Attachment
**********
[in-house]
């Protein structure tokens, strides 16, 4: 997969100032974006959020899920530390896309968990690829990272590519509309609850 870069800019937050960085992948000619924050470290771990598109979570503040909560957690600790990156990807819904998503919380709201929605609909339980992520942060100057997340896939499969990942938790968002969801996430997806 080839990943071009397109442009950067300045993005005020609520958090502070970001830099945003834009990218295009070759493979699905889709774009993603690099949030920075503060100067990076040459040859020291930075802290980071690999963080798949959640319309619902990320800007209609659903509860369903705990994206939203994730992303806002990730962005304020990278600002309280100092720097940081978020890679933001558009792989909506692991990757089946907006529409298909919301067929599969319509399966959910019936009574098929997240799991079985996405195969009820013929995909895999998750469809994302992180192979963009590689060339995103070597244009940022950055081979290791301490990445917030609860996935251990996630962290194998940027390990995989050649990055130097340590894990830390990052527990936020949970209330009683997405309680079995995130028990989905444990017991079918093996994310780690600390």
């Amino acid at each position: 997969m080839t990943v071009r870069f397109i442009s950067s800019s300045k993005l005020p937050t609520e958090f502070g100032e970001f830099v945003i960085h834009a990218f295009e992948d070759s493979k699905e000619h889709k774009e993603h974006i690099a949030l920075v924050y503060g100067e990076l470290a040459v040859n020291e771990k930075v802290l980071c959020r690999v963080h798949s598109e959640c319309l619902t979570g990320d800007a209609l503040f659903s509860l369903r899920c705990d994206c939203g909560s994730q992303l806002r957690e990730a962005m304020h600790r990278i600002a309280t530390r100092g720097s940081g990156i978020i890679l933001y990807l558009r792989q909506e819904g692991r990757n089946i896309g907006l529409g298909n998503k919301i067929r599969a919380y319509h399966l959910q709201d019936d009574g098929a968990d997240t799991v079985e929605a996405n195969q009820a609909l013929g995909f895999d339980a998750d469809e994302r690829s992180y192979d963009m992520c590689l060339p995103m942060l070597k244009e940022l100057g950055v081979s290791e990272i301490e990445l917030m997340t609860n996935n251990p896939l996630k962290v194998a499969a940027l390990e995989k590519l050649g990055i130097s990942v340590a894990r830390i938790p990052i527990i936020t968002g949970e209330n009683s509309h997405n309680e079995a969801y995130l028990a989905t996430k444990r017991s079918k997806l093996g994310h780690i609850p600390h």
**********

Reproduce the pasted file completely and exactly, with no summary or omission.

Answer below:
[in-house]
């Protein structure tokens, strides 16, 4: 997969100032974006959020899920530390896309968990690829990272590519509309609850 870069800019937050960085992948000619924050470290771990598109979570503040909560957690600790990156990807819904998503919380709201929605609909339980992520942060100057997340896939499969990942938790968002969801996430997806 080839990943071009397109442009950067300045993005005020609520958090502070970001830099945003834009990218295009070759493979699905889709774009993603690099949030920075503060100067990076040459040859020291930075802290980071690999963080798949959640319309619902990320800007209609659903509860369903705990994206939203994730992303806002990730962005304020990278600002309280100092720097940081978020890679933001558009792989909506692991990757089946907006529409298909919301067929599969319509399966959910019936009574098929997240799991079985996405195969009820013929995909895999998750469809994302992180192979963009590689060339995103070597244009940022950055081979290791301490990445917030609860996935251990996630962290194998940027390990995989050649990055130097340590894990830390990052527990936020949970209330009683997405309680079995995130028990989905444990017991079918093996994310780690600390």
């Amino acid at each position: 997969m080839t990943v071009r870069f397109i442009s950067s800019s300045k993005l005020p937050t609520e958090f502070g100032e970001f830099v945003i960085h834009a990218f295009e992948d070759s493979k699905e000619h889709k774009e993603h974006i690099a949030l920075v924050y503060g100067e990076l470290a040459v040859n020291e771990k930075v802290l980071c959020r690999v963080h798949s598109e959640c319309l619902t979570g990320d800007a209609l503040f659903s509860l369903r899920c705990d994206c939203g909560s994730q992303l806002r957690e990730a962005m304020h600790r990278i600002a309280t530390r100092g720097s940081g990156i978020i890679l933001y990807l558009r792989q909506e819904g692991r990757n089946i896309g907006l529409g298909n998503k919301i067929r599969a919380y319509h399966l959910q709201d019936d009574g098929a968990d997240t799991v079985e929605a996405n195969q009820a609909l013929g995909f895999d339980a998750d469809e994302r690829s992180y192979d963009m992520c590689l060339p995103m942060l070597k244009e940022l100057g950055v081979s290791e990272i301490e990445l917030m997340t609860n996935n251990p896939l996630k962290v194998a499969a940027l390990e995989k590519l050649g990055i130097s990942v340590a894990r830390i938790p990052i527990i936020t968002g949970e209330n009683s509309h997405n309680e079995a969801y995130l028990a989905t996430k444990r017991s079918k997806l093996g994310h780690i609850p600390h």